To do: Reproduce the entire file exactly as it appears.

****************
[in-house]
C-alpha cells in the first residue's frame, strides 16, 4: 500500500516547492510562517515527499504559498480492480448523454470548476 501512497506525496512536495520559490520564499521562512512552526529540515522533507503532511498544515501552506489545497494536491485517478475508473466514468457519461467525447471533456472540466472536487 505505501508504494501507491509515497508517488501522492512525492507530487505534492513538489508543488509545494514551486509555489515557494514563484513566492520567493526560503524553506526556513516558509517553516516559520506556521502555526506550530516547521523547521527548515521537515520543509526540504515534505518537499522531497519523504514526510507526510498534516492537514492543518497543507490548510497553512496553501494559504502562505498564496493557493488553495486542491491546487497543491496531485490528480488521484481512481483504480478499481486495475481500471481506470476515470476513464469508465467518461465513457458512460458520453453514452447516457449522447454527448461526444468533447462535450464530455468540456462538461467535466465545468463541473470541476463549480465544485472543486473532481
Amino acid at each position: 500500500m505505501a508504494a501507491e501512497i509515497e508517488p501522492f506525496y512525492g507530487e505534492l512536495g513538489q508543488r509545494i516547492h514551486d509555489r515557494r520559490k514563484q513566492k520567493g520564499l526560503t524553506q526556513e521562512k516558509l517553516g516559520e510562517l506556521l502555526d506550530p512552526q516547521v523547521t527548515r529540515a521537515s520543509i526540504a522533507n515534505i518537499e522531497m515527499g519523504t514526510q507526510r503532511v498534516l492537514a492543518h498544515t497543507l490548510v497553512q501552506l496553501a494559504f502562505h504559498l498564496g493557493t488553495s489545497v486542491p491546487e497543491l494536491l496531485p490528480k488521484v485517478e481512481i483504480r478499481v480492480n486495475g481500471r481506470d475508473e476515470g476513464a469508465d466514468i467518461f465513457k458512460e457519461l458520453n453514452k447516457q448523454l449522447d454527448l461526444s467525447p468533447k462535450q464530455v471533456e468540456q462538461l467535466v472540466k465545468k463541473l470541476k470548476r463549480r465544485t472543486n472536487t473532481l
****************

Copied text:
[in-house]
C-alpha cells in the first residue's frame, strides 16, 4: 500500500516547492510562517515527499504559498480492480448523454470548476 501512497506525496512536495520559490520564499521562512512552526529540515522533507503532511498544515501552506489545497494536491485517478475508473466514468457519461467525447471533456472540466472536487 505505501508504494501507491509515497508517488501522492512525492507530487505534492513538489508543488509545494514551486509555489515557494514563484513566492520567493526560503524553506526556513516558509517553516516559520506556521502555526506550530516547521523547521527548515521537515520543509526540504515534505518537499522531497519523504514526510507526510498534516492537514492543518497543507490548510497553512496553501494559504502562505498564496493557493488553495486542491491546487497543491496531485490528480488521484481512481483504480478499481486495475481500471481506470476515470476513464469508465467518461465513457458512460458520453453514452447516457449522447454527448461526444468533447462535450464530455468540456462538461467535466465545468463541473470541476463549480465544485472543486473532481
Amino acid at each position: 500500500m505505501a508504494a501507491e501512497i509515497e508517488p501522492f506525496y512525492g507530487e505534492l512536495g513538489q508543488r509545494i516547492h514551486d509555489r515557494r520559490k514563484q513566492k520567493g520564499l526560503t524553506q526556513e521562512k516558509l517553516g516559520e510562517l506556521l502555526d506550530p512552526q516547521v523547521t527548515r529540515a521537515s520543509i526540504a522533507n515534505i518537499e522531497m515527499g519523504t514526510q507526510r503532511v498534516l492537514a492543518h498544515t497543507l490548510v497553512q501552506l496553501a494559504f502562505h504559498l498564496g493557493t488553495s489545497v486542491p491546487e497543491l494536491l496531485p490528480k488521484v485517478e481512481i483504480r478499481v480492480n486495475g481500471r481506470d475508473e476515470g476513464a469508465d466514468i467518461f465513457k458512460e457519461l458520453n453514452k447516457q448523454l449522447d454527448l461526444s467525447p468533447k462535450q464530455v471533456e468540456q462538461l467535466v472540466k465545468k463541473l470541476k470548476r463549480r465544485t472543486n472536487t473532481l